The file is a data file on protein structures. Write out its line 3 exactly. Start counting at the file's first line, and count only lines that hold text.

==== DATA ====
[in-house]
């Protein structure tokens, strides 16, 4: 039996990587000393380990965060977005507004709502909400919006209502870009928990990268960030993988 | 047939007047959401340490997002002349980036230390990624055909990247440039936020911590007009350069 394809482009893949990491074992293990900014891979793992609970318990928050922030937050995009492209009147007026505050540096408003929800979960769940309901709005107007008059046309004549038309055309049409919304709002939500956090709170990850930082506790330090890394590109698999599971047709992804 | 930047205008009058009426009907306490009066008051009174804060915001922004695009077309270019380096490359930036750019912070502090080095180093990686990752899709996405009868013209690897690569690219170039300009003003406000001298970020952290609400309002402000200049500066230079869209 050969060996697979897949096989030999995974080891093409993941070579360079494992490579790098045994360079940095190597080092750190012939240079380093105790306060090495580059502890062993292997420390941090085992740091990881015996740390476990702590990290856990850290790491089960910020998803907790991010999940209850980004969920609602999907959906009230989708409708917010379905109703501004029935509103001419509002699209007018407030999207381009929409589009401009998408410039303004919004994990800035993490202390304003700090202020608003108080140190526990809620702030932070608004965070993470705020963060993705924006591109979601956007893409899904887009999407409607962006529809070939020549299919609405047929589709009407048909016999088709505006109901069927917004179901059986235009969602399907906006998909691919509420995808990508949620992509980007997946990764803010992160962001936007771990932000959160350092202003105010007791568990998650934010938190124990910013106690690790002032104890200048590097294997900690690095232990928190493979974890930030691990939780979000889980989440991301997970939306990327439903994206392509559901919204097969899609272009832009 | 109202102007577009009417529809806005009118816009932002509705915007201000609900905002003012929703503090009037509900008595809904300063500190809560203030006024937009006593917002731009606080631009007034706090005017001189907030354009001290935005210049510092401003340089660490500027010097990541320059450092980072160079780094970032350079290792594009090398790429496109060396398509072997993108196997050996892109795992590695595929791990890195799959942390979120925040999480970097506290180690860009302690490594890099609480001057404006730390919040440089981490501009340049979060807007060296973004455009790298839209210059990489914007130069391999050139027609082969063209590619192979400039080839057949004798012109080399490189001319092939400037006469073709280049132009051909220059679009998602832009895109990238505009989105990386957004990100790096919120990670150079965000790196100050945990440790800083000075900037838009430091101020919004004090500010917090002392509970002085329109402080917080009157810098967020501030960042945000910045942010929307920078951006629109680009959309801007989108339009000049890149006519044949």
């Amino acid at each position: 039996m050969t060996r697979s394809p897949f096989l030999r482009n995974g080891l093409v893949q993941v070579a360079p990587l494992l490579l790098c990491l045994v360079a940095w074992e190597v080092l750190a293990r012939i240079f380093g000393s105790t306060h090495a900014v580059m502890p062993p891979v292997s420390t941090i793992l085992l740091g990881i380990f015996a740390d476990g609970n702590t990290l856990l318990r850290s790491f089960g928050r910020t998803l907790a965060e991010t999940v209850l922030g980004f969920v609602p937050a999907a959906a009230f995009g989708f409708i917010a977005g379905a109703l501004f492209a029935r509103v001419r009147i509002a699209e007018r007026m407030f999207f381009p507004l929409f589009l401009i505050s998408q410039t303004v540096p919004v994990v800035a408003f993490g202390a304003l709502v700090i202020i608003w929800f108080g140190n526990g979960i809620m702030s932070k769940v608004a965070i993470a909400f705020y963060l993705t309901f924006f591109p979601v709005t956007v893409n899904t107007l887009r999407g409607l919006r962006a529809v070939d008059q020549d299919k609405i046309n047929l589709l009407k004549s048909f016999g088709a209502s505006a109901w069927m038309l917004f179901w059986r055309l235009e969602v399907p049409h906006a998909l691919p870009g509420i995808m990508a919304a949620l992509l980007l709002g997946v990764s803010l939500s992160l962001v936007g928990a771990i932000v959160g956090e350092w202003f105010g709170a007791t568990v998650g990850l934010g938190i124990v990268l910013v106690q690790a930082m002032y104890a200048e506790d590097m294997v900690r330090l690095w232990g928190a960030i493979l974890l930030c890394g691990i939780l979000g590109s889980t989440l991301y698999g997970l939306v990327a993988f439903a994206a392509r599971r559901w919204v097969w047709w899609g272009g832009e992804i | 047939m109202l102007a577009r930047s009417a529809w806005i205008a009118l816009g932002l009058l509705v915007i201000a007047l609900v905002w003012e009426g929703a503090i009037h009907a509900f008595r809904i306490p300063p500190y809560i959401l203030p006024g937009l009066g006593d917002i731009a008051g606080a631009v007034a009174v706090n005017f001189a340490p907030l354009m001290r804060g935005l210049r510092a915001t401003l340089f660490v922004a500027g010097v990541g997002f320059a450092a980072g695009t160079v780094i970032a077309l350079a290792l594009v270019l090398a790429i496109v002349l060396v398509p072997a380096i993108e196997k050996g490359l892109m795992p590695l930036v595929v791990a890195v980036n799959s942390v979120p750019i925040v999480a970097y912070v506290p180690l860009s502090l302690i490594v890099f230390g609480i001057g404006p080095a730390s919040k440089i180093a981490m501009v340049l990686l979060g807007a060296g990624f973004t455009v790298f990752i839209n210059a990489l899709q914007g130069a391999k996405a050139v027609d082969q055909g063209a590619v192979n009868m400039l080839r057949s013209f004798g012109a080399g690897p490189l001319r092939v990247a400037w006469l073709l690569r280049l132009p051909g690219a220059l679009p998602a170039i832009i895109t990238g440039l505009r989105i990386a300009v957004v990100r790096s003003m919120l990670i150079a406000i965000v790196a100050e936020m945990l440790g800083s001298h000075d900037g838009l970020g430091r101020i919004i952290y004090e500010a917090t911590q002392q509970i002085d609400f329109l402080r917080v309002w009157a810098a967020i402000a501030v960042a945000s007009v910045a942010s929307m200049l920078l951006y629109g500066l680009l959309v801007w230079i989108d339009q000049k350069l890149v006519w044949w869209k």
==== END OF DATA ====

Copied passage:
């Amino acid at each position: 039996m050969t060996r697979s394809p897949f096989l030999r482009n995974g080891l093409v893949q993941v070579a360079p990587l494992l490579l790098c990491l045994v360079a940095w074992e190597v080092l750190a293990r012939i240079f380093g000393s105790t306060h090495a900014v580059m502890p062993p891979v292997s420390t941090i793992l085992l740091g990881i380990f015996a740390d476990g609970n702590t990290l856990l318990r850290s790491f089960g928050r910020t998803l907790a965060e991010t999940v209850l922030g980004f969920v609602p937050a999907a959906a009230f995009g989708f409708i917010a977005g379905a109703l501004f492209a029935r509103v001419r009147i509002a699209e007018r007026m407030f999207f381009p507004l929409f589009l401009i505050s998408q410039t303004v540096p919004v994990v800035a408003f993490g202390a304003l709502v700090i202020i608003w929800f108080g140190n526990g979960i809620m702030s932070k769940v608004a965070i993470a909400f705020y963060l993705t309901f924006f591109p979601v709005t956007v893409n899904t107007l887009r999407g409607l919006r962006a529809v070939d008059q020549d299919k609405i046309n047929l589709l009407k004549s048909f016999g088709a209502s505006a109901w069927m038309l917004f179901w059986r055309l235009e969602v399907p049409h906006a998909l691919p870009g509420i995808m990508a919304a949620l992509l980007l709002g997946v990764s803010l939500s992160l962001v936007g928990a771990i932000v959160g956090e350092w202003f105010g709170a007791t568990v998650g990850l934010g938190i124990v990268l910013v106690q690790a930082m002032y104890a200048e506790d590097m294997v900690r330090l690095w232990g928190a960030i493979l974890l930030c890394g691990i939780l979000g590109s889980t989440l991301y698999g997970l939306v990327a993988f439903a994206a392509r599971r559901w919204v097969w047709w899609g272009g832009e992804i | 047939m109202l102007a577009r930047s009417a529809w806005i205008a009118l816009g932002l009058l509705v915007i201000a007047l609900v905002w003012e009426g929703a503090i009037h009907a509900f008595r809904i306490p300063p500190y809560i959401l203030p006024g937009l009066g006593d917002i731009a008051g606080a631009v007034a009174v706090n005017f001189a340490p907030l354009m001290r804060g935005l210049r510092a915001t401003l340089f660490v922004a500027g010097v990541g997002f320059a450092a980072g695009t160079v780094i970032a077309l350079a290792l594009v270019l090398a790429i496109v002349l060396v398509p072997a380096i993108e196997k050996g490359l892109m795992p590695l930036v595929v791990a890195v980036n799959s942390v979120p750019i925040v999480a970097y912070v506290p180690l860009s502090l302690i490594v890099f230390g609480i001057g404006p080095a730390s919040k440089i180093a981490m501009v340049l990686l979060g807007a060296g990624f973004t455009v790298f990752i839209n210059a990489l899709q914007g130069a391999k996405a050139v027609d082969q055909g063209a590619v192979n009868m400039l080839r057949s013209f004798g012109a080399g690897p490189l001319r092939v990247a400037w006469l073709l690569r280049l132009p051909g690219a220059l679009p998602a170039i832009i895109t990238g440039l505009r989105i990386a300009v957004v990100r790096s003003m919120l990670i150079a406000i965000v790196a100050e936020m945990l440790g800083s001298h000075d900037g838009l970020g430091r101020i919004i952290y004090e500010a917090t911590q002392q509970i002085d609400f329109l402080r917080v309002w009157a810098a967020i402000a501030v960042a945000s007009v910045a942010s929307m200049l920078l951006y629109g500066l680009l959309v801007w230079i989108d339009q000049k350069l890149v006519w044949w869209k």